“The Pope and President: Unpredictable pair finally meet”
After meeting with Muslim leaders in Saudi Arabia and visiting sacred sites in Jerusalem, President Donald Trump’s tour of world religions concluded Wednesday at the Vatican, the Catholic Church’s holy headquarters. There, at the Apostolic Palace, Trump met with Pope Francis — finally.
It’s a meeting millions have been waiting for, an encounter between two of the world’s most intriguing and complex characters: The holy man in white who preaches good news to the poor and the brash businessman in the dark suit who embodies American extravagance.
«It will be a meeting without ‘walls,'» said the Rev. Antonio Spadaro, a close associate of the Pope and the editor of the Jesuit journal Civilta Cattolica. Walls, of course, were the subject of their famous feud. Shortly after celebrating a large outdoor Mass at the Mexican border last year, Francis said that people who think only of building barriers instead of bridges are «not Christian.» Trump dismissed the comments as «disgraceful» and called the Pope a pawn of the Mexican government.
National security adviser Lt. Gen. H.R. McMaster said Trump’s agenda includes religious freedom, cooperating with the Catholic Church in humanitarian missions and combating religious persecution and human trafficking. Ivanka Trump, the President’s daughter, will also meet with the Catholic community Sant’Egidio to discuss human trafficking, according to the White House.
Francis will probably never say anything publicly about his meeting with the President, Ivereigh said, even if Trump tweets misleading statements about it. If the Pope does decide to respond, he has a pretty big pulpit — and Twitter following — of his own.
“Manchester attack: Three more arrests in bomber investigation”
Abedi’s 23-year-old brother has also been arrested. Abedi killed 22 and injured 64 when he blew himself up outside an Ariana Grande concert on Monday night. An off-duty female police officer is among the dead, the BBC understands. The UK terror threat level is now up to its highest level of «critical». This means more attacks may be imminent. Military personnel are being deployed to protect key sites. The Palace of Westminster has been closed to the public following police advice, and will not re-open until further notice, a statement on its website said.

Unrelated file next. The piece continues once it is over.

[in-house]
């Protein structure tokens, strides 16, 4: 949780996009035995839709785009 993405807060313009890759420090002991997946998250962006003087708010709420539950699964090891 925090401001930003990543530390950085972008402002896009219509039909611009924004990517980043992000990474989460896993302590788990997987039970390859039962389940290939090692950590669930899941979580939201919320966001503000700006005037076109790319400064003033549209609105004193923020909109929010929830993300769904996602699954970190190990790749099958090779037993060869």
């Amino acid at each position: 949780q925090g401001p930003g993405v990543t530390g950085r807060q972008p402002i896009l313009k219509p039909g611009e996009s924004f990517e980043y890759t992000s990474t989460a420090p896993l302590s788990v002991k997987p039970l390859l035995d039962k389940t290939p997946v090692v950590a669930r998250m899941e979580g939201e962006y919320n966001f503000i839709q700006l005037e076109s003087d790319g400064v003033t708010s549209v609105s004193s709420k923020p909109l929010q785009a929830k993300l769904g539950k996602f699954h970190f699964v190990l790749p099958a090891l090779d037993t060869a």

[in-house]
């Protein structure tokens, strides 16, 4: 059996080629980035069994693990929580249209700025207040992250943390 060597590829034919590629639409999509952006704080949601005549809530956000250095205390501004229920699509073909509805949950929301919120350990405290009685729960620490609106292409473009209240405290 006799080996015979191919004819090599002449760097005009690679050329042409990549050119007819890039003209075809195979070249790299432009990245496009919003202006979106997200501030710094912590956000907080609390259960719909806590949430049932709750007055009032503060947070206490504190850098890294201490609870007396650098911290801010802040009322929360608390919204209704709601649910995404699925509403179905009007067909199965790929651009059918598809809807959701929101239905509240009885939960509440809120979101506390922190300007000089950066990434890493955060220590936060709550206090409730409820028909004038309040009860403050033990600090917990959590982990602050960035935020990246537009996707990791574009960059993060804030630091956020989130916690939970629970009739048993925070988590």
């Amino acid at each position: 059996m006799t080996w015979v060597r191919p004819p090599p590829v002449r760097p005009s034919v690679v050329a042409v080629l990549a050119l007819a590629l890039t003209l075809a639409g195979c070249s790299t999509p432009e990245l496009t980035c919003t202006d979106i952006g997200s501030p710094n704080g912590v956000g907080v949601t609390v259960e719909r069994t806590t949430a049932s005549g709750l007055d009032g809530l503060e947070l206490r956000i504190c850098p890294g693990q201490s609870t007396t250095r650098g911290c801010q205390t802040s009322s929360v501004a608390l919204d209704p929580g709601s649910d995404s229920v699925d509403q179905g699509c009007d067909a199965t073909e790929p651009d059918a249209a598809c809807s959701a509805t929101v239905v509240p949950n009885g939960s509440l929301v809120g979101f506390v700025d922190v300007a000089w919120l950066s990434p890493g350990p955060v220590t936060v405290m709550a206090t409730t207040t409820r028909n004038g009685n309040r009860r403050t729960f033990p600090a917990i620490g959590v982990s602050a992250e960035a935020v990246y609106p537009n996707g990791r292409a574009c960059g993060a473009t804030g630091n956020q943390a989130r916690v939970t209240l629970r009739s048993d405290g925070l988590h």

Prime Minister Theresa May said soldiers are being placed in key public locations to support armed police in protecting the public. These include Buckingham Palace, Downing Street, embassies and the Palace of Westminster.
The victims include Nell Jones, 14, eight-year-old Saffie Roussos, Alison Howe, Lisa Lees, Jane Tweddle-Taylor, 50, Martyn Hett, 29, and Olivia Campbell, 15, Kelly Brewster, 32, John Atkinson, 28, Georgina Callander – thought to be 18 – and Marcin and Angelika Klis, a Polish couple from York, have also been named. An off-duty police officer – who has not yet been named – was also among those killed, the BBC understands. Her husband is believed to be critically ill and their two children were also injured.
The injured are being treated at eight Greater Manchester hospitals. Of those, 20 are in a critical condition, and some have lost limbs. The wounded include 12 children aged under 16.
“China downgraded by Moody’s, as Draghi hails eurozone recovery”